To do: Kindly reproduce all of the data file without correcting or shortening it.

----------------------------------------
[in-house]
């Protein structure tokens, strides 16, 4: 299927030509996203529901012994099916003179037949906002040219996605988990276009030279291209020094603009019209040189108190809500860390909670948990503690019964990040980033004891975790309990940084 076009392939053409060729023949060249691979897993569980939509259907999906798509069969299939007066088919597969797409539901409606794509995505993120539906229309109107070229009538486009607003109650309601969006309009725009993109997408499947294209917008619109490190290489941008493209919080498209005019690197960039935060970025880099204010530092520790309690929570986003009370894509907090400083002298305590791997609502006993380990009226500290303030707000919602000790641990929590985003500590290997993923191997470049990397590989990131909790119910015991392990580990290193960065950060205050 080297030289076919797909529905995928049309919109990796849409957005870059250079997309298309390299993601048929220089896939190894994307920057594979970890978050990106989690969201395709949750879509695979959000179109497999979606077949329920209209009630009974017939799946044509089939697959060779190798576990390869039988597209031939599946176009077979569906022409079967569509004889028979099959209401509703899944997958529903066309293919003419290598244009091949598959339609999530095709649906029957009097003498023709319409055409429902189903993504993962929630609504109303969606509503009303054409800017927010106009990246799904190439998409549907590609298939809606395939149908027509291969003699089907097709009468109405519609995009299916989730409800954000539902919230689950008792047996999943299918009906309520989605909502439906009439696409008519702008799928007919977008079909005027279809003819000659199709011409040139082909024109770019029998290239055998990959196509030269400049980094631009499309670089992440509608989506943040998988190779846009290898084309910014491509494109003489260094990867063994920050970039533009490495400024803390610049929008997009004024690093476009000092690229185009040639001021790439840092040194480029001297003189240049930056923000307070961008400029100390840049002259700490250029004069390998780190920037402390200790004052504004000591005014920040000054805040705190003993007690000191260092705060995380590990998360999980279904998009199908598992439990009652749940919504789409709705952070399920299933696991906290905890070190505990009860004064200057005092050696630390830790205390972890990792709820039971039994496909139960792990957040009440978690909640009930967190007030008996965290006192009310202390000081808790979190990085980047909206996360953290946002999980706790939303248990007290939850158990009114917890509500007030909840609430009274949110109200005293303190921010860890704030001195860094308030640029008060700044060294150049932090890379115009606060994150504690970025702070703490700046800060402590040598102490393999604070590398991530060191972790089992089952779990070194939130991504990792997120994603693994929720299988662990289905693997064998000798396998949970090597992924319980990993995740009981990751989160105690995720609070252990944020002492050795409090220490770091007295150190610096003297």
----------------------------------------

[in-house]
């Protein structure tokens, strides 16, 4: 299927030509996203529901012994099916003179037949906002040219996605988990276009030279291209020094603009019209040189108190809500860390909670948990503690019964990040980033004891975790309990940084 076009392939053409060729023949060249691979897993569980939509259907999906798509069969299939007066088919597969797409539901409606794509995505993120539906229309109107070229009538486009607003109650309601969006309009725009993109997408499947294209917008619109490190290489941008493209919080498209005019690197960039935060970025880099204010530092520790309690929570986003009370894509907090400083002298305590791997609502006993380990009226500290303030707000919602000790641990929590985003500590290997993923191997470049990397590989990131909790119910015991392990580990290193960065950060205050 080297030289076919797909529905995928049309919109990796849409957005870059250079997309298309390299993601048929220089896939190894994307920057594979970890978050990106989690969201395709949750879509695979959000179109497999979606077949329920209209009630009974017939799946044509089939697959060779190798576990390869039988597209031939599946176009077979569906022409079967569509004889028979099959209401509703899944997958529903066309293919003419290598244009091949598959339609999530095709649906029957009097003498023709319409055409429902189903993504993962929630609504109303969606509503009303054409800017927010106009990246799904190439998409549907590609298939809606395939149908027509291969003699089907097709009468109405519609995009299916989730409800954000539902919230689950008792047996999943299918009906309520989605909502439906009439696409008519702008799928007919977008079909005027279809003819000659199709011409040139082909024109770019029998290239055998990959196509030269400049980094631009499309670089992440509608989506943040998988190779846009290898084309910014491509494109003489260094990867063994920050970039533009490495400024803390610049929008997009004024690093476009000092690229185009040639001021790439840092040194480029001297003189240049930056923000307070961008400029100390840049002259700490250029004069390998780190920037402390200790004052504004000591005014920040000054805040705190003993007690000191260092705060995380590990998360999980279904998009199908598992439990009652749940919504789409709705952070399920299933696991906290905890070190505990009860004064200057005092050696630390830790205390972890990792709820039971039994496909139960792990957040009440978690909640009930967190007030008996965290006192009310202390000081808790979190990085980047909206996360953290946002999980706790939303248990007290939850158990009114917890509500007030909840609430009274949110109200005293303190921010860890704030001195860094308030640029008060700044060294150049932090890379115009606060994150504690970025702070703490700046800060402590040598102490393999604070590398991530060191972790089992089952779990070194939130991504990792997120994603693994929720299988662990289905693997064998000798396998949970090597992924319980990993995740009981990751989160105690995720609070252990944020002492050795409090220490770091007295150190610096003297």